Metabolism and Diabetes Platform — Team Science Grants

Title: Link between insulin resistance and myelinogenesis in the central nervous system

Investigative team: Isobel A. Scarisbrick, Ph.D., Aleksey Matveyenko, Ph.D., Ian R. Lanza, Ph.D., Nathan K. LeBrasseur, M.S., Ph.D.

Central hypothesis: The focus of the insulin resistance and myelinogenesis grant is to uncover how systemic metabolic dysfunction affects the function of neural cells in the brain and spinal cord and whether insulin-sensitizing strategies already in clinical practice can be applied to improve nervous system function and repair.

Metabolic syndrome affects one-quarter of the world's population and is a leading cause of cardiovascular disease and type 2 diabetes. Systemic metabolic dysfunction has also emerged as a risk factor for cognitive decline in Alzheimer's disease, and recent findings suggest its impact on nervous system function is far wider-ranging, including myelin-producing cells across the brain and spinal cord.

The investigative team is testing the hypothesis that the negative impact of systemic metabolic dysfunction on the nervous system is mediated in part by the same insulin resistance that affects organ function elsewhere in the body. In this case, neural cells are no longer able to take up enough glucose (energy) to meet their high demands and therefore become dysfunctional, show limited regeneration and become vulnerable to degeneration.

Potential outcomes and advances: The investigative team expects that findings will shed new light on mechanisms of sensory and motor functional decline in people with metabolic syndrome. The findings may suggest new therapeutic opportunities for neuroprotection and for facilitating the brain's capacity for reparative regeneration and rehabilitation.

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Title: Investigating mitochondrial complex I inhibitors as novel therapeutics for mitochondrial genetic diseases of the electron transport chain

Investigative team: Stephen C. Ekker, Ph.D., Eugenia Trushina, Ph.D., Devin Oglesbee, Ph.D.

Central hypothesis: This project tests a fundamental question in metabolism: Does increasing mitochondrial energetics reverse key molecular, cellular and organismal markers of distinct classes of mitochondrial disease?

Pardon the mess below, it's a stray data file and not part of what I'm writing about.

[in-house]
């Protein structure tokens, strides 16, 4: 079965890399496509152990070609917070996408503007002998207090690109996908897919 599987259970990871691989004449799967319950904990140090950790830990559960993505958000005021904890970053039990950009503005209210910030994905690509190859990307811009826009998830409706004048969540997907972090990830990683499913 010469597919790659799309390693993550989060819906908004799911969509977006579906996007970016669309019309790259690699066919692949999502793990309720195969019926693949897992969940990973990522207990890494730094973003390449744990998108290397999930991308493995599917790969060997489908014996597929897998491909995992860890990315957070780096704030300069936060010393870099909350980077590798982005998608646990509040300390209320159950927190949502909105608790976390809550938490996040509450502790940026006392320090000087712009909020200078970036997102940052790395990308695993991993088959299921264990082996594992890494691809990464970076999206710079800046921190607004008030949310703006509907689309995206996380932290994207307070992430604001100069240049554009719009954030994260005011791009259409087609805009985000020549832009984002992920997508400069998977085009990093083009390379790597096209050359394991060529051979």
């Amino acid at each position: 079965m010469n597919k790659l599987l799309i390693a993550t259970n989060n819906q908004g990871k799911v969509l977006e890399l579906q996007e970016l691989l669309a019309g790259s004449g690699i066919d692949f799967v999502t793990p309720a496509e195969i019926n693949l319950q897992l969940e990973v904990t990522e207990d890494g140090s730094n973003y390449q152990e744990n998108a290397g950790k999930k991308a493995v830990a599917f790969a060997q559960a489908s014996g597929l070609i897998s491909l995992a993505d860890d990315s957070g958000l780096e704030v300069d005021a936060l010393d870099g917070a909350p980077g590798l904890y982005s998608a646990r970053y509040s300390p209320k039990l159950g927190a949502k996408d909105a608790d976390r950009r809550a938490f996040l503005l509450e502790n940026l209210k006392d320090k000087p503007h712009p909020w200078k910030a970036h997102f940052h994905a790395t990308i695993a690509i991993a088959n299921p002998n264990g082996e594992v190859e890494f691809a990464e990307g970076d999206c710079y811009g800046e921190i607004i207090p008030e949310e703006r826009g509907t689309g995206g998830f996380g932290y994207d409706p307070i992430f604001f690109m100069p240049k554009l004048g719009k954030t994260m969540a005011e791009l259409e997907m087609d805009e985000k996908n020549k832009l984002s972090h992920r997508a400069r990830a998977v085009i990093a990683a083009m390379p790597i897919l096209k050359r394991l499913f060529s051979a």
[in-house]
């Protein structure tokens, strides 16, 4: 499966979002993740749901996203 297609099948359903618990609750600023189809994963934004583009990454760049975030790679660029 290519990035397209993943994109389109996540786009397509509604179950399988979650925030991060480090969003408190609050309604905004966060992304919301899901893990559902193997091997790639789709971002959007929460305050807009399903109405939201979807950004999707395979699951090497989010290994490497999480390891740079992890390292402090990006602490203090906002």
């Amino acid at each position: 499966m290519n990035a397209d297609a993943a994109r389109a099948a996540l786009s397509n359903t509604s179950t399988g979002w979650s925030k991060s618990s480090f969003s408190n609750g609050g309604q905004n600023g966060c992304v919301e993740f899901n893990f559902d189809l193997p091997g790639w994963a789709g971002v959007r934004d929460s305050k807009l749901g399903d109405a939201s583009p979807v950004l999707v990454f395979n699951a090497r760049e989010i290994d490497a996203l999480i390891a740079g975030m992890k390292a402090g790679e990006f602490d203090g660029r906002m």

Mitochondria are the body's key cellular energy source and play a critical role in health. However, defective mitochondrial function is associated with a diversity of diseases, and there is no cure for mitochondria-specific diseases. It is generally accepted that breakdowns of bioenergetics play major roles in mitochondrial diseases, so identifying new methods for increasing bioenergetics is critical.

The investigative team has identified potential new drugs that increase cellular bioenergetics, CP2 and C458. In preliminary work, these candidate drugs counterintuitively work by insulting energy production, which results in a net increase in mitochondrial resistance to stress and augmented bioenergetic reserve. In this grant, the team is studying CP2 and C458 in the specific context of mitochondrial disease models that affect the machinery responsible for energy production.

The investigative team uses both human cell lines in vitro and zebrafish in vivo as complementary model systems to triangulate cell-specific and tissue-specific results to identify areas of overlap that are likely to represent valuable insight for potential use in patients. In combination, these tools will help pinpoint whether the team's novel class of drugs can reverse the effects of poor energy production in mitochondria.

Potential outcomes and advances: Any signatures of mitochondrial disease identified through this study will represent hypothesis-generating signals for understanding how intervening in mitochondrial energetics impacts cellular and animal models. The resulting new class of compounds will represent potential leads for direct clinical testing in patients.